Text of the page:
The world’s largest container port is continuing to struggle with congestion as shippers rush to load cargo ahead anticipated rate rises at the start of May. The port of Shanghai has also been hampered by fog and changes in vessel schedules following the restructuring of schedules and vessel sharing agreements after the liner alliance system was rejigged at the start of April. Some sources put current waiting times at Shanghai terminals at between 18 hours and 60 hours depending on terminal and service. However, GAC said last week that some vessels were being delayed by up to ten days.
“Now roughly 60% of the ships are delayed for 48-52 hours,” Paul Tsui, managing director of forwarding and logistics operator Janel Group told Lloyd’s Loading List yesterday. Port manager Shanghai International Port Group (SIPG) last week said it had rescheduled some liner calls from its Guandong container terminal and Shengdong container terminal at Yangshan Port to its Hudong, Pudong and Waigaoqiao terminals. “We can confirm that some of our vessels have been impacted by the congestion at Yangshan Port due to seasonal bad weather,” Maersk Line told Lloyd’s Loading List.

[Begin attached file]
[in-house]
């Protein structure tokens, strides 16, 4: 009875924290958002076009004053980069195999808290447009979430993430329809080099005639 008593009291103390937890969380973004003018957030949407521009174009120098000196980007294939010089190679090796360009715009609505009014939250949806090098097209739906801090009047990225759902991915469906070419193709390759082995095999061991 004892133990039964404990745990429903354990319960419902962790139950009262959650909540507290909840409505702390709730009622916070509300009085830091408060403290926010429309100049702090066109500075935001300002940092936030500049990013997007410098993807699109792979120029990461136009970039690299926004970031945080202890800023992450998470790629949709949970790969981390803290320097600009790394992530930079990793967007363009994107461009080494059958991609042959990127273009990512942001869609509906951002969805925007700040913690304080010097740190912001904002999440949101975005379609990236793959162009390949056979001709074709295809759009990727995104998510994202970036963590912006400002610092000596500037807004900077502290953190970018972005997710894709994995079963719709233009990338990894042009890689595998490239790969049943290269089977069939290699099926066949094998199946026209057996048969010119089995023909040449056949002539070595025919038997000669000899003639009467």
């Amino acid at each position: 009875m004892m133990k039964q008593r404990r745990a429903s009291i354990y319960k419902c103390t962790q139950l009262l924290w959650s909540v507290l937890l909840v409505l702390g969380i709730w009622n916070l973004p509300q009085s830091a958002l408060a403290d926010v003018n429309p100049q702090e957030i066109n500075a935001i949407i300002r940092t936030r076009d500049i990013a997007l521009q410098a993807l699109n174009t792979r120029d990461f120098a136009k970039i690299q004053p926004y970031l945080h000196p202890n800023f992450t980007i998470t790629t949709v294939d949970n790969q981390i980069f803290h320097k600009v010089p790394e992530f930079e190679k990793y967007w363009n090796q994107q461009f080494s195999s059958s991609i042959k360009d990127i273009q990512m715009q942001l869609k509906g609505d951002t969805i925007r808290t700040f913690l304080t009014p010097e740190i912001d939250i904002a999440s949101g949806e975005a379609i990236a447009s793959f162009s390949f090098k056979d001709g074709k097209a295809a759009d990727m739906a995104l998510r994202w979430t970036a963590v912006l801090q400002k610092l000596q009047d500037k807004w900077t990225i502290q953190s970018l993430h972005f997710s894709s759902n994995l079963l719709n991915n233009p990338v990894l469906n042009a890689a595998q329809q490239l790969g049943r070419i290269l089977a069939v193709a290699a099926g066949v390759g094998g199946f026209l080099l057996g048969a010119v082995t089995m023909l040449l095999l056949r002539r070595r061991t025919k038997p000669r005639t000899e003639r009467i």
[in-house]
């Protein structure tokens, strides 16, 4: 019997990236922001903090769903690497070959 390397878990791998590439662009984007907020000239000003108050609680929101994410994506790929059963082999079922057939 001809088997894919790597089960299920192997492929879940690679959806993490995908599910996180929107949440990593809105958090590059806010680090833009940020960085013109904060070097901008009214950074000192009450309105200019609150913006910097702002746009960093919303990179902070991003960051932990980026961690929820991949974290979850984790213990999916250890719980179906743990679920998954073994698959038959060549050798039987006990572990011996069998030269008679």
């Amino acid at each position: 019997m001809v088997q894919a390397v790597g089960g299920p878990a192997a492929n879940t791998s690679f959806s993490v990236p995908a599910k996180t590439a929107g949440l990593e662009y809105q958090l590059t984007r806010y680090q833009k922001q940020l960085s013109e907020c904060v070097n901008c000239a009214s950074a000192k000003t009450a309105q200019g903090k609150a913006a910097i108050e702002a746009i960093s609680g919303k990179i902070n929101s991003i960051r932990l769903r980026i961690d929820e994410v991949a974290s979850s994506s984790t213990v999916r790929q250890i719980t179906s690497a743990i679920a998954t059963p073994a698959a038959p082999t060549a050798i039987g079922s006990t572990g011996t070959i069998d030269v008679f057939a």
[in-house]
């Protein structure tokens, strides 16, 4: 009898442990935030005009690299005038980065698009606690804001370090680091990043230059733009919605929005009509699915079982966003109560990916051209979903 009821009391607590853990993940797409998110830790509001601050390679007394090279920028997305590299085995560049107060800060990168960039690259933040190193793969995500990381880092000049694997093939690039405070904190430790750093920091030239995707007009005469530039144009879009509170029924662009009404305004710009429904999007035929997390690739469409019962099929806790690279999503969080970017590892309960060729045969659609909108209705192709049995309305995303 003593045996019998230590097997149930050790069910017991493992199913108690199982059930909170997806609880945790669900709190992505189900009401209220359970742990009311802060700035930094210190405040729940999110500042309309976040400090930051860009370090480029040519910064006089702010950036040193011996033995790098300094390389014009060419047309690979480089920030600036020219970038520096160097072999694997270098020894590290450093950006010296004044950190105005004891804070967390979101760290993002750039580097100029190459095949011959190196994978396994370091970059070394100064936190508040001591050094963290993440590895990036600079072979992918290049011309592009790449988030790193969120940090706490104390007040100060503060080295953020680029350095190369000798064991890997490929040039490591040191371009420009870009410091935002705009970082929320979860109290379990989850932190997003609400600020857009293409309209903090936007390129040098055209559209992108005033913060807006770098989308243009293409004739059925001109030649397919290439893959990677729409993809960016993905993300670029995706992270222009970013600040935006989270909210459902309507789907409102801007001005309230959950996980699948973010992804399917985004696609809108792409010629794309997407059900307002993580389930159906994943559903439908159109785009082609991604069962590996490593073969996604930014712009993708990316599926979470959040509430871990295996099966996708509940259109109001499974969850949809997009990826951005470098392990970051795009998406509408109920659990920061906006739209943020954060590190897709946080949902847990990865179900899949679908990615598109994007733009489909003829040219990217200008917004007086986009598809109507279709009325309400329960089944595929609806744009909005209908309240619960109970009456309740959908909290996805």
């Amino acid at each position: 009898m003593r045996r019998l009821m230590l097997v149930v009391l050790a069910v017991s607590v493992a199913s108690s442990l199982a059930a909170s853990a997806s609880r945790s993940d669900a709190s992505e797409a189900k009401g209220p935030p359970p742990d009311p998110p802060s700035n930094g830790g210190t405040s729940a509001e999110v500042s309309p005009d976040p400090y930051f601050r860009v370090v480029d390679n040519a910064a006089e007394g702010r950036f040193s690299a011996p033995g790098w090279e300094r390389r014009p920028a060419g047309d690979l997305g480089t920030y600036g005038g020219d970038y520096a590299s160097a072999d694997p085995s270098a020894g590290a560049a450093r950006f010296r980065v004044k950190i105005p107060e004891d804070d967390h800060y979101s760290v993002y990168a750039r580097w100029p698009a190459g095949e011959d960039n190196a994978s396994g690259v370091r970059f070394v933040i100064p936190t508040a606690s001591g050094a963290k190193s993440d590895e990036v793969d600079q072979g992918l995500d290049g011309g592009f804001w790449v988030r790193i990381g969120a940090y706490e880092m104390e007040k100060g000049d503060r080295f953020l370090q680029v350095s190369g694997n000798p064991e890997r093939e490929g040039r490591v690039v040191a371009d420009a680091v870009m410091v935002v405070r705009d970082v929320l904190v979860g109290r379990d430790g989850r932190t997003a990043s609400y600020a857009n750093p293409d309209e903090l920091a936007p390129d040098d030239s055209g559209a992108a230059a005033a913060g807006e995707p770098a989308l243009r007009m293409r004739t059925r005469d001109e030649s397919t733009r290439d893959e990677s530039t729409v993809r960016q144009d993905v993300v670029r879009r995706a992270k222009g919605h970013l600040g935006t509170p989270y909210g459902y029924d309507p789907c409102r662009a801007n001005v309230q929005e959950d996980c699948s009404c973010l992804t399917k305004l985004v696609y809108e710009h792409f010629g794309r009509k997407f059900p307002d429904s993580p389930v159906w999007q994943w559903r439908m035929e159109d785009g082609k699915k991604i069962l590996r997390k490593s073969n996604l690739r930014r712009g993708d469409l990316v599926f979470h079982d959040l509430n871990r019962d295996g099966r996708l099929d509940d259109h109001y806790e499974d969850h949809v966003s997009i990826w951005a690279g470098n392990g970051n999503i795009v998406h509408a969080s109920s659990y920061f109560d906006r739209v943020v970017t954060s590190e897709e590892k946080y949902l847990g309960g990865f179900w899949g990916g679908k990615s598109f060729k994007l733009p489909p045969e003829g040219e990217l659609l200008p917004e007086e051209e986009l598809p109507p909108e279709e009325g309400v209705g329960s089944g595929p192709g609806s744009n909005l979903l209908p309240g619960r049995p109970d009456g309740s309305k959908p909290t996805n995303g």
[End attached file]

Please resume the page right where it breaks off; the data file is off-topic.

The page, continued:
“We are closely working with Chinese ports to address any operational challenges, and we have been able to maintain a very constructive dialogue with our terminal partners.” Tsui said another factor in the congestion was improved access to the port of Shanghai via the Yangtze River. “The completion of river improvements along the Yangtze means vessels from western parts of China such as Chongqing can reach Shanghai more easily, which has increased the number of ships,” he said. “Also, freight rates are expected to increase after 1 May and shippers are trying to push their production out to avoid increased freight costs.”
He also said changes in liner alliances and schedules had affected ship operations. As carriers switched terminals, this had left some facilities overloaded with cargo and others underutilised. “It is also the normal practice of Shanghai port to accept overbooked cargo at 120-130% of capacity,” he added. “If alliances are changing terminals, then those containers which are not able to ship as scheduled will have great difficulty moving to a different terminal.”